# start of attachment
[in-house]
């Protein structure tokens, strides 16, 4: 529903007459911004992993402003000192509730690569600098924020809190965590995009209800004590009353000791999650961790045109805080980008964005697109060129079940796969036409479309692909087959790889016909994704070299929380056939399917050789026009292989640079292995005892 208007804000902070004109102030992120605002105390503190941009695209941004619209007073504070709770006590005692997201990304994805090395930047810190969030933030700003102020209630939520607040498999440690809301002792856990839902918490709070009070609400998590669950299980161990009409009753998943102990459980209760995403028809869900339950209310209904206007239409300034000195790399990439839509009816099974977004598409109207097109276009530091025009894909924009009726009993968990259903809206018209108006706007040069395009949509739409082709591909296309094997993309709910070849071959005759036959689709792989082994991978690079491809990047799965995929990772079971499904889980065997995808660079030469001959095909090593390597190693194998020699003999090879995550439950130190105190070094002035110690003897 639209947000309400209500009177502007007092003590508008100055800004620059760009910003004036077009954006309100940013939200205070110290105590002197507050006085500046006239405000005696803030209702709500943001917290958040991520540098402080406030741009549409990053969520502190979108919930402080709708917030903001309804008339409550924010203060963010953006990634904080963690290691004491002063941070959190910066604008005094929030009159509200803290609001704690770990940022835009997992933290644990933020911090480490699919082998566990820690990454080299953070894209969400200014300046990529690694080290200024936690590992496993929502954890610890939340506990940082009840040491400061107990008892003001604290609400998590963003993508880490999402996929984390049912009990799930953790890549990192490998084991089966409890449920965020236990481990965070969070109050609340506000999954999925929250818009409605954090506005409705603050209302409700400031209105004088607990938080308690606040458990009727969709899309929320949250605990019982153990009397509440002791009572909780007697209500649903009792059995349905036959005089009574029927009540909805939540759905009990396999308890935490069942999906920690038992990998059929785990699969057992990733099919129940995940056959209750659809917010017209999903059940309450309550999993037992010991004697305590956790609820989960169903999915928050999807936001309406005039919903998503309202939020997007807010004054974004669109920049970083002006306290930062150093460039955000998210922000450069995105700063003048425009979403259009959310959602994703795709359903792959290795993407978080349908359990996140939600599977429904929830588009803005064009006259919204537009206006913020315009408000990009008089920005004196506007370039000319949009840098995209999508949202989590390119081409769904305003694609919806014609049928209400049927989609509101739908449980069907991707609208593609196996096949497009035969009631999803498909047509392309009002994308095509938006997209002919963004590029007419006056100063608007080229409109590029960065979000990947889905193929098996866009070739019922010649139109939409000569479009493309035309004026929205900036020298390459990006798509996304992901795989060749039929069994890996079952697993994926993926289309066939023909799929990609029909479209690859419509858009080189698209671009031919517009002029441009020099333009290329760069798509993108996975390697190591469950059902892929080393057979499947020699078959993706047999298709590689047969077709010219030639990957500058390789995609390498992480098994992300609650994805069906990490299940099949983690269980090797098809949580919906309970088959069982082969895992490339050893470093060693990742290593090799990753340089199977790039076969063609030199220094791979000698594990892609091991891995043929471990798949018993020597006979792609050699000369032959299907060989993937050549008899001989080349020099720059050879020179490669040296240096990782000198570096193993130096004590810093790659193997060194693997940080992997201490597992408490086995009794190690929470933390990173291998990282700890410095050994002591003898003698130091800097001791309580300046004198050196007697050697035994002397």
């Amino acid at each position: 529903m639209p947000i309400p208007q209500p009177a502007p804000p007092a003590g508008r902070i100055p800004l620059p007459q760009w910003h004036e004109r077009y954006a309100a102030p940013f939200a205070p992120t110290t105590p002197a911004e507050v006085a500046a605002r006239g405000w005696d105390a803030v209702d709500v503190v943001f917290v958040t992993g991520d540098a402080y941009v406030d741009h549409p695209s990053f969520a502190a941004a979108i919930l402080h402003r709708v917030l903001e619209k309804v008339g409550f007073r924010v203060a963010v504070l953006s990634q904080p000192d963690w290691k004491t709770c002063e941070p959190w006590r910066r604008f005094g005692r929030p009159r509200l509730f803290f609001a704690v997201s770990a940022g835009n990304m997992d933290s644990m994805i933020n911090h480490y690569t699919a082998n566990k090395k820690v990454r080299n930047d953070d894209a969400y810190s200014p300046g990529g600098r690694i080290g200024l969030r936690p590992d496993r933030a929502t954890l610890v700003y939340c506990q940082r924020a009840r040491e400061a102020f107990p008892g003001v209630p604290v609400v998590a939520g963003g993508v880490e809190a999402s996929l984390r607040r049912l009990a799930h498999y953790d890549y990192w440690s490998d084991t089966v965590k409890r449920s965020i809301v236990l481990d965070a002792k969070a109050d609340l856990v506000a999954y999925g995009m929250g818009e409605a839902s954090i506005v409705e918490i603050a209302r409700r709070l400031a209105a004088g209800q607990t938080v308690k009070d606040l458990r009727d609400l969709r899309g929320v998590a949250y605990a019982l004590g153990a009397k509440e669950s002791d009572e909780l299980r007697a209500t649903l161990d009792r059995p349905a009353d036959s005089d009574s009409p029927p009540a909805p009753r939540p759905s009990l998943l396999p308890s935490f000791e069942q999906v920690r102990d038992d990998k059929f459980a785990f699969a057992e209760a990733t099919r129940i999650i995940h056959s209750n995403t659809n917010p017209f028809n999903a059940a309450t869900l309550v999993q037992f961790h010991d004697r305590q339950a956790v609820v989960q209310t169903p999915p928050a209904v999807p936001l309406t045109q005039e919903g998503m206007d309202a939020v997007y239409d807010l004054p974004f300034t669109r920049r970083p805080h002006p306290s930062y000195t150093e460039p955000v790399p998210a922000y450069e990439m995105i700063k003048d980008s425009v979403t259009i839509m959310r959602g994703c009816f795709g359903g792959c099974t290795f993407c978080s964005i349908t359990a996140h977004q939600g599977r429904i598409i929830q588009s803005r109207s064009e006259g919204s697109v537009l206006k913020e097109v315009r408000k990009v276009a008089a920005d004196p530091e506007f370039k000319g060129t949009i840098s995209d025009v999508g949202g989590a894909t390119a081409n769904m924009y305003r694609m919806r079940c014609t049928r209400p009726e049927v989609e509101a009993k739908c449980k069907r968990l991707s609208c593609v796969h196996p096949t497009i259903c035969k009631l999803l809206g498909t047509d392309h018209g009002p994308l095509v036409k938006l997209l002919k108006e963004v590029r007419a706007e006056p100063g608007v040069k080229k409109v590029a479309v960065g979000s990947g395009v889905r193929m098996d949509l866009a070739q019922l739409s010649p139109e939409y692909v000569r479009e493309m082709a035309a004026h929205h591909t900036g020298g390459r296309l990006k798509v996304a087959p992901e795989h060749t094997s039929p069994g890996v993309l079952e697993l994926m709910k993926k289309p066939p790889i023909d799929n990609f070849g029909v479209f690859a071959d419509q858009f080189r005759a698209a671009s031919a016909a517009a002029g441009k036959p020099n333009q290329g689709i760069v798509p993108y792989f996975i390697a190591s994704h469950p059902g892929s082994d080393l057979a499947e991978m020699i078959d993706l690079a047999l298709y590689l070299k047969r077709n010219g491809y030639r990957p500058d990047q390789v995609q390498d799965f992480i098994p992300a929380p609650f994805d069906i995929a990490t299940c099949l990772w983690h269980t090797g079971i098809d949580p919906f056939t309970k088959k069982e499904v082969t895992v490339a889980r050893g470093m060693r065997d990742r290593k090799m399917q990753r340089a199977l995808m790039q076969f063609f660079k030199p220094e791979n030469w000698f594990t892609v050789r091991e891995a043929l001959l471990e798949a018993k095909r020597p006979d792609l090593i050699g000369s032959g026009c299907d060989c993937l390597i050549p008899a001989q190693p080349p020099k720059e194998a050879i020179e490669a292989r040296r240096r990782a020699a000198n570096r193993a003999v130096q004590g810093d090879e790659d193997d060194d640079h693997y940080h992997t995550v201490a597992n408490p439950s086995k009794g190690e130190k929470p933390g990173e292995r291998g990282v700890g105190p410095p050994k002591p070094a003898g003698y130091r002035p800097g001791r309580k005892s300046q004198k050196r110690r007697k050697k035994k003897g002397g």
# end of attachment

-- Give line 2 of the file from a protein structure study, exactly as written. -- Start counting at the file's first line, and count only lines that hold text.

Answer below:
């Protein structure tokens, strides 16, 4: 529903007459911004992993402003000192509730690569600098924020809190965590995009209800004590009353000791999650961790045109805080980008964005697109060129079940796969036409479309692909087959790889016909994704070299929380056939399917050789026009292989640079292995005892 208007804000902070004109102030992120605002105390503190941009695209941004619209007073504070709770006590005692997201990304994805090395930047810190969030933030700003102020209630939520607040498999440690809301002792856990839902918490709070009070609400998590669950299980161990009409009753998943102990459980209760995403028809869900339950209310209904206007239409300034000195790399990439839509009816099974977004598409109207097109276009530091025009894909924009009726009993968990259903809206018209108006706007040069395009949509739409082709591909296309094997993309709910070849071959005759036959689709792989082994991978690079491809990047799965995929990772079971499904889980065997995808660079030469001959095909090593390597190693194998020699003999090879995550439950130190105190070094002035110690003897 639209947000309400209500009177502007007092003590508008100055800004620059760009910003004036077009954006309100940013939200205070110290105590002197507050006085500046006239405000005696803030209702709500943001917290958040991520540098402080406030741009549409990053969520502190979108919930402080709708917030903001309804008339409550924010203060963010953006990634904080963690290691004491002063941070959190910066604008005094929030009159509200803290609001704690770990940022835009997992933290644990933020911090480490699919082998566990820690990454080299953070894209969400200014300046990529690694080290200024936690590992496993929502954890610890939340506990940082009840040491400061107990008892003001604290609400998590963003993508880490999402996929984390049912009990799930953790890549990192490998084991089966409890449920965020236990481990965070969070109050609340506000999954999925929250818009409605954090506005409705603050209302409700400031209105004088607990938080308690606040458990009727969709899309929320949250605990019982153990009397509440002791009572909780007697209500649903009792059995349905036959005089009574029927009540909805939540759905009990396999308890935490069942999906920690038992990998059929785990699969057992990733099919129940995940056959209750659809917010017209999903059940309450309550999993037992010991004697305590956790609820989960169903999915928050999807936001309406005039919903998503309202939020997007807010004054974004669109920049970083002006306290930062150093460039955000998210922000450069995105700063003048425009979403259009959310959602994703795709359903792959290795993407978080349908359990996140939600599977429904929830588009803005064009006259919204537009206006913020315009408000990009008089920005004196506007370039000319949009840098995209999508949202989590390119081409769904305003694609919806014609049928209400049927989609509101739908449980069907991707609208593609196996096949497009035969009631999803498909047509392309009002994308095509938006997209002919963004590029007419006056100063608007080229409109590029960065979000990947889905193929098996866009070739019922010649139109939409000569479009493309035309004026929205900036020298390459990006798509996304992901795989060749039929069994890996079952697993994926993926289309066939023909799929990609029909479209690859419509858009080189698209671009031919517009002029441009020099333009290329760069798509993108996975390697190591469950059902892929080393057979499947020699078959993706047999298709590689047969077709010219030639990957500058390789995609390498992480098994992300609650994805069906990490299940099949983690269980090797098809949580919906309970088959069982082969895992490339050893470093060693990742290593090799990753340089199977790039076969063609030199220094791979000698594990892609091991891995043929471990798949018993020597006979792609050699000369032959299907060989993937050549008899001989080349020099720059050879020179490669040296240096990782000198570096193993130096004590810093790659193997060194693997940080992997201490597992408490086995009794190690929470933390990173291998990282700890410095050994002591003898003698130091800097001791309580300046004198050196007697050697035994002397």